19-year-old Creates Fingerprint Lock Smart Gun - GunsAmerica Digest

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Let me be the first to say that I’m sold on smart guns, firearms that utilize technology to disable a firearm for unauthorized users. That’s right, I fully support the development of smart guns! I didn’t always feel this way but now, now I feel like why not? Why not encourage young gun nerds and tech wizards to develop smart guns?

Yes, yes, I get the obvious objection to smart guns. They’re unreliable — at least for now. Both of the systems commonly used in smart guns are flawed. For the unfamiliar, most smart guns use either radio or biometric technology. A radio system uses a signal contained in a separate key (RFID chip) worn by the user, typically in the form of a bracelet, ring, or watch, to unlock the firearm. A biometric system uses sensors in the grip of the gun to scan for unique body patterns, such as fingerprints.

As we all know, radio signals can be jammed or hacked by an outside party and the key to unlock the firearm can be lost or stolen. With biometric systems, they obviously won’t work with gloves on, so that’s a non-starter for many as well as the fact that sensors can run out of battery life, become damaged or break down over time. But these very real technological hurdles shouldn’t stand in the way of those venturing to bring workable smart guns to market.

In the video posted above, you’ll see a precocious 19-year-old by the name of Kai Kloepfer who has created a biometric smart gun that has potential. But more than the gun itself, I see a lot of potential in Kloepfer, who impressed me with his passion and love for firearms. One of his financial sponsors called him the “Mark Zuckerberg of guns.” In my opinion, that’s what the gun industry needs. More young and dynamic gun guys and gals who want to challenge the status quo, solve problems and create products for future generations.

For me, the best current success story of young visionaries jumping into the gun industry and radically changing the way we shoot are the founders of Silencerco. Who would’ve thought a decade ago that suppressors would be a mainstream accessory? Well, the guys at Sliencerco saw the challenge, took it head on and we now see the results. Cans are becoming a must-have, not just for serious gun owners but for all hobbyists, collectors, and hunters.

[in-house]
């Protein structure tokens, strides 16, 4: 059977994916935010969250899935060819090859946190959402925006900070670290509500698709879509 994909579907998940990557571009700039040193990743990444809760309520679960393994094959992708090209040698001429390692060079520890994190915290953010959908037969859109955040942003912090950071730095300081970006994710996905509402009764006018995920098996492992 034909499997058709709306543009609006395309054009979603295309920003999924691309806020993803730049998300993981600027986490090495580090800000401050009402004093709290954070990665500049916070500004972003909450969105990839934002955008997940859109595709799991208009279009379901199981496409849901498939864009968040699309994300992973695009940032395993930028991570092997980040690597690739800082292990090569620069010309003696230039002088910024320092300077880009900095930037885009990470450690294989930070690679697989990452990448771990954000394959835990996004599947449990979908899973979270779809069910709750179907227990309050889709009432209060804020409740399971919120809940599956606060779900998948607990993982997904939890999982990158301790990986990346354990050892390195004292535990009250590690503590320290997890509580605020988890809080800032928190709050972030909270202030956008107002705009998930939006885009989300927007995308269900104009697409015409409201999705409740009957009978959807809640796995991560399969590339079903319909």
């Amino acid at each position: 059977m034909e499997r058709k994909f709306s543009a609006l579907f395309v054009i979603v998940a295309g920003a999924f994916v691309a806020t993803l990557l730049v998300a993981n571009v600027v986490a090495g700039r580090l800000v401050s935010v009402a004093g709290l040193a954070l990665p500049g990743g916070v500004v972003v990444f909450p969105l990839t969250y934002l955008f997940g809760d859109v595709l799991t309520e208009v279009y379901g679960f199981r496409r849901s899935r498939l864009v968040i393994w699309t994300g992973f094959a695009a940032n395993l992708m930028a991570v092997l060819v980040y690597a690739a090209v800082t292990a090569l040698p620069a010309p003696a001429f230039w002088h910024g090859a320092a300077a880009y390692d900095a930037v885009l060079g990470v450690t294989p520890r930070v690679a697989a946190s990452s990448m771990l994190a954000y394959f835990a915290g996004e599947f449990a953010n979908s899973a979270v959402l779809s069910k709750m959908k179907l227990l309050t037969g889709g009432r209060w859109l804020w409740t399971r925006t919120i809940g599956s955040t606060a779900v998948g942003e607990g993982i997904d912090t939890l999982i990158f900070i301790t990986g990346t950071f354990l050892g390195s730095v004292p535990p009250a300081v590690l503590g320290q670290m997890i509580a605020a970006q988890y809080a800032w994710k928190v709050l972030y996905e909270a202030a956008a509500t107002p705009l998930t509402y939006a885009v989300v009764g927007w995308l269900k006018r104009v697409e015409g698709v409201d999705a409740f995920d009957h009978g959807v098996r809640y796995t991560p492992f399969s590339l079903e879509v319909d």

So, I don’t see why someone like Kloepfer can’t bring us into the age of smart guns. Now, due to the controversial history of smart guns, I recognize there are still a bunch of naysayers reading this; let me be very, very clear. The real problem you’re having isn’t with smart guns, it’s with smart gun politics. And I totally agree. Anti-gun lawmakers in places like New Jersey are chomping at the bit to force us into giving up our tried and true firearms for smart guns. This is unconstitutional and should be stopped. To paraphrase my friend Alan Korwin, “Making legal arms illegal is infringement.” Infringement is unconstitutional, hence the phrase “Shall not be infringed.”

Lawmakers can’t force us into adopting smart guns. Quite ironically, there very effort to do so has retarded smart gun development. For many major gun companies, it’s been a forbidden fruit because of these idiot politicians foisting their gun-banning agenda. Meanwhile, the marketplace suffers, consumers suffer. Because there is a market for smart guns. For example, while my kids are growing up (I don’t have any right now, this is a hypothetical) and are too young to learn the basics of firearm safety, I think I would want to keep a smart gun by my bedside instead of my traditional pump gun, a Stevens Model 320. The smart gun provides an extra level of security. That seems logical, right?

I know I’m not the only one who feels that way. Plenty more people do (I also wonder how many non-gun owners who may not consider owning a traditional gun, might be interested in owning a smart gun. Smart guns could be a gateway for those on the fence about gun ownership). The point is we should have options. We should be able to own whatever firearms (including full autos) we think are necessary and best for our defense posture, both at home and in the public square. That’s what the 2A protects. And if you’re being honest with yourself, I’m sure a smart gun would make its way into your rotation at some point in your life (maybe it’s your bedside gun or your truck gun or your backup gun, it’ll all depends on what you think is best). So, I say if we can get these anti-gunners off our backs we ought to welcome youngsters like Kloepfer and their new smart gun developments with open arms.


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